Culture Karma: Few Degrees of Separation

Randy Kraft

This is a message to the many people in Laguna Beach who knew and cared about Danita Crivello and who mourn her passing.

In the general culture of grief, only the immediate family – parents, children and grandchildren, spouses and siblings – are sanctioned as mourners. The second tier of friends and colleagues stand behind them at a memorial service and join them with casseroles and condolences, before we go home and go on to mourn privately. We all grieve but we do not have in this country a common culture for grief, so we’re on our own.

I know this too well. Last year I lost a nearly life-long friend. He was like an adopted big brother, the sibling I never had. His absence left a terrible void. I was with the family when he passed, in North Carolina, and returned to California soon after, where I have quietly marked his passing with occasional tears, private reminiscence, and the painful recognition that we are all aging and face too many such losses in the years to come. I was not an official mourner. No one asked me how I was doing, as I asked his wife regularly. No one offered a shoulder or a handkerchief. No one asked me to share my fondest memories. Until last week, when I lit a memorial candle to honor the one-year mark, I did nothing and said nothing. A stoical mourner. After all, I was just a friend.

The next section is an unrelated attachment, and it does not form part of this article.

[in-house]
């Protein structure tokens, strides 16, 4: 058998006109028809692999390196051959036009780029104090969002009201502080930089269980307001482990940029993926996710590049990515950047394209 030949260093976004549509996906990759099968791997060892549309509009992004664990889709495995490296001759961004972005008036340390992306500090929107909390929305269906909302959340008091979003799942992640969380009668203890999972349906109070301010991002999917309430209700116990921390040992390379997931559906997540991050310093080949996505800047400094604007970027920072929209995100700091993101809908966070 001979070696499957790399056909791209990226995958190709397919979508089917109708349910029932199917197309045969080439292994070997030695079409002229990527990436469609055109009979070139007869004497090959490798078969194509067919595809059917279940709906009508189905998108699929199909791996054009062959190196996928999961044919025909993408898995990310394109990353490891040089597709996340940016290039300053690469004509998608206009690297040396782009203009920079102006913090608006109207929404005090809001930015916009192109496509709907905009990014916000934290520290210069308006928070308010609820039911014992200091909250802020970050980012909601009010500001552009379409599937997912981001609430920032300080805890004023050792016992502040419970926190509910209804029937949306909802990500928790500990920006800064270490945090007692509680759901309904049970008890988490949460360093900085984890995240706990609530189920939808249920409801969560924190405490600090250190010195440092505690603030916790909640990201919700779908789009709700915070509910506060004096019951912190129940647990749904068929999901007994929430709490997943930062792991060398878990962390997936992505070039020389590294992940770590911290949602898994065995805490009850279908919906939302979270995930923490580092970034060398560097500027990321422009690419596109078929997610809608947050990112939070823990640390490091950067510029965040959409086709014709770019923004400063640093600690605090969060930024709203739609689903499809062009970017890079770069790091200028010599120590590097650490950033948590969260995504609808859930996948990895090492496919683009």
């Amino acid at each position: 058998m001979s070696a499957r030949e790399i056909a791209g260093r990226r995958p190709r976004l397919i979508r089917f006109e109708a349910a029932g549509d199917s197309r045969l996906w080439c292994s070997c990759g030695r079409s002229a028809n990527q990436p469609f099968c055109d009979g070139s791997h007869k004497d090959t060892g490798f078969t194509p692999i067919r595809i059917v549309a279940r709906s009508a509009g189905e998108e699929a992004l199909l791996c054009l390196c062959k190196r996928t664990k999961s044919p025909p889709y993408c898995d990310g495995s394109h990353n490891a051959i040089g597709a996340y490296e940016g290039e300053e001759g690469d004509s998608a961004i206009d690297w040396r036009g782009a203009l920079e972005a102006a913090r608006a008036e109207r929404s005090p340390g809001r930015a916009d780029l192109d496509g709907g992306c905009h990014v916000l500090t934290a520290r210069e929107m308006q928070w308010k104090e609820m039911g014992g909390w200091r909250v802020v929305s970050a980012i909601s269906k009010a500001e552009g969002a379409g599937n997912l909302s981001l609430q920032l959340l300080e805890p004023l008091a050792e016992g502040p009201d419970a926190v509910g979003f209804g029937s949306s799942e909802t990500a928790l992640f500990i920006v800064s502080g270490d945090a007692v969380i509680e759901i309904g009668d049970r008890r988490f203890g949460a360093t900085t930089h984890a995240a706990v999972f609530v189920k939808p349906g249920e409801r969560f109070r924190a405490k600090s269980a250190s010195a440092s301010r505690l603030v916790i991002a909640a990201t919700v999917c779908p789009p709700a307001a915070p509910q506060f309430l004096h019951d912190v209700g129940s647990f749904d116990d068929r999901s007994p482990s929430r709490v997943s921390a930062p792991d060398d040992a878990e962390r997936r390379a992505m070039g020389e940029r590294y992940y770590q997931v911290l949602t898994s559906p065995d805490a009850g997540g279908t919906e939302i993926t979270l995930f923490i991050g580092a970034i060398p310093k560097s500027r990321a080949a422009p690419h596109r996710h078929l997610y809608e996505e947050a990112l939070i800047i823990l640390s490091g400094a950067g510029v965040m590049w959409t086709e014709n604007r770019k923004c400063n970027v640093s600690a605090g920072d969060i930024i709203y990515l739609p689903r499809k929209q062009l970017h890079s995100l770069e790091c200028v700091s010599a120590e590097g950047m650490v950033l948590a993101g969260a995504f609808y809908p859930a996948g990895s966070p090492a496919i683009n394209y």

After 9/11, counselors descended on Manhattan to support all those who suffered that tragedy, and there were many. The nearly 3,000 that perished left behind many more thousands left to deal with their losses, as well as immediate family, and it was this collective cost, beyond trauma, that required consolation. The therapeutic professionals knew that and responded immediately. Even those of us who did not experience a direct personal loss felt those fatalities as if our own, especially those of us living in New York City or Washington D.C.

In some way, Danita Crivello’s loss touches Laguna Beach as a community. I’m told her sheer determination to stave off the cancer was an inspiration, and those who know her speak of her enthusiastic outlook on life. When I first relocated to town six years ago, one of my neighbors shared her anguish over Danita’s battle, so even though I didn’t know her, I knew of her and rooted for her. She was a highlight of “Lagunatics” and members of No Square Theater were profoundly saddened that her passing coincided with the 2012 performance. They too had hoped for one more spotlight to shine on their friend.

In a community where we are all connected by so few degrees, we have to mourn our losses. Take the time to grieve. Talk with friends or see a grief counselor. Shed the tears you need to shed. Smile at the happier memories. No point to hide. It hurts and it’s okay to hurt, for anyone who feels the loss. By acknowledging her absence, you celebrate Danita’s life.


Randy Kraft is a freelance writer who previously covered City Hall for the Indy and pens the OC BookBlog for

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